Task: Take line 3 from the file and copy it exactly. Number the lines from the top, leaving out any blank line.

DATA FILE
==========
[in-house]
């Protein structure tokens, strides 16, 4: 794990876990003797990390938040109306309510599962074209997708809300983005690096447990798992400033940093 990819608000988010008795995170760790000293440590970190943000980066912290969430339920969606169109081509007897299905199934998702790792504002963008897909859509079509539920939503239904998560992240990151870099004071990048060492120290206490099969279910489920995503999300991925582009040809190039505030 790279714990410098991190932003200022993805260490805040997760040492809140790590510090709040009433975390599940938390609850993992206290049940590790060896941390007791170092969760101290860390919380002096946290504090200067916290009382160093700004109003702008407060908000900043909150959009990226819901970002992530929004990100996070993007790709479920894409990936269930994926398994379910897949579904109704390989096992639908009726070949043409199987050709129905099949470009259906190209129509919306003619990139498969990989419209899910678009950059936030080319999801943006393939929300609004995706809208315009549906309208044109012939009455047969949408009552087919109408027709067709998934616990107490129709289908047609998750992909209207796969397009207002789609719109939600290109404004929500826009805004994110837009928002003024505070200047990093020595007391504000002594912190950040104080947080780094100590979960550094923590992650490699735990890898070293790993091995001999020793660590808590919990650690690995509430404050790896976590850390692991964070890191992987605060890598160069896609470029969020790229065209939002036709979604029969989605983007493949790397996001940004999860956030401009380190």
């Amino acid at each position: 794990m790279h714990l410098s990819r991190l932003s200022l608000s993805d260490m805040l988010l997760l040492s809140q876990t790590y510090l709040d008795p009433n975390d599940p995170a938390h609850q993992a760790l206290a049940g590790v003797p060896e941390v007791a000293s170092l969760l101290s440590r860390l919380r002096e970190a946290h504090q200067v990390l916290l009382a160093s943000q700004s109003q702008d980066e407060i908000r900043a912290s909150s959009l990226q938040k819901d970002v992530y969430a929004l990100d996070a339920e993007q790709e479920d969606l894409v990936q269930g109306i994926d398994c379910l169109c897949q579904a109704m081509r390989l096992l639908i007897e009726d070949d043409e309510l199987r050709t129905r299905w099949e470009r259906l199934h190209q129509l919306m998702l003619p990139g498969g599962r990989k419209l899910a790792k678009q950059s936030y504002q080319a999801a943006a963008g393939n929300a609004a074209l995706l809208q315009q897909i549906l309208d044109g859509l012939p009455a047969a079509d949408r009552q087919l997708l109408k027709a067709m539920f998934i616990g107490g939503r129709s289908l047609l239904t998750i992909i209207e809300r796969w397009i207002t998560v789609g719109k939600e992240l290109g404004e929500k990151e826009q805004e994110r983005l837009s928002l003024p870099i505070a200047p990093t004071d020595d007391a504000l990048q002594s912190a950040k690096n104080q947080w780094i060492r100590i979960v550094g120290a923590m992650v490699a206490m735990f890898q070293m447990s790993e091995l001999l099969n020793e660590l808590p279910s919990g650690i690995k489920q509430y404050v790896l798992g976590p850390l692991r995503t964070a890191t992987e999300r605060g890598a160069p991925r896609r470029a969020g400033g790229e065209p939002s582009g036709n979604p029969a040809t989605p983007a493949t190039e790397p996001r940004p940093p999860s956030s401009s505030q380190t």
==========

């Amino acid at each position: 794990m790279h714990l410098s990819r991190l932003s200022l608000s993805d260490m805040l988010l997760l040492s809140q876990t790590y510090l709040d008795p009433n975390d599940p995170a938390h609850q993992a760790l206290a049940g590790v003797p060896e941390v007791a000293s170092l969760l101290s440590r860390l919380r002096e970190a946290h504090q200067v990390l916290l009382a160093s943000q700004s109003q702008d980066e407060i908000r900043a912290s909150s959009l990226q938040k819901d970002v992530y969430a929004l990100d996070a339920e993007q790709e479920d969606l894409v990936q269930g109306i994926d398994c379910l169109c897949q579904a109704m081509r390989l096992l639908i007897e009726d070949d043409e309510l199987r050709t129905r299905w099949e470009r259906l199934h190209q129509l919306m998702l003619p990139g498969g599962r990989k419209l899910a790792k678009q950059s936030y504002q080319a999801a943006a963008g393939n929300a609004a074209l995706l809208q315009q897909i549906l309208d044109g859509l012939p009455a047969a079509d949408r009552q087919l997708l109408k027709a067709m539920f998934i616990g107490g939503r129709s289908l047609l239904t998750i992909i209207e809300r796969w397009i207002t998560v789609g719109k939600e992240l290109g404004e929500k990151e826009q805004e994110r983005l837009s928002l003024p870099i505070a200047p990093t004071d020595d007391a504000l990048q002594s912190a950040k690096n104080q947080w780094i060492r100590i979960v550094g120290a923590m992650v490699a206490m735990f890898q070293m447990s790993e091995l001999l099969n020793e660590l808590p279910s919990g650690i690995k489920q509430y404050v790896l798992g976590p850390l692991r995503t964070a890191t992987e999300r605060g890598a160069p991925r896609r470029a969020g400033g790229e065209p939002s582009g036709n979604p029969a040809t989605p983007a493949t190039e790397p996001r940004p940093p999860s956030s401009s505030q380190t």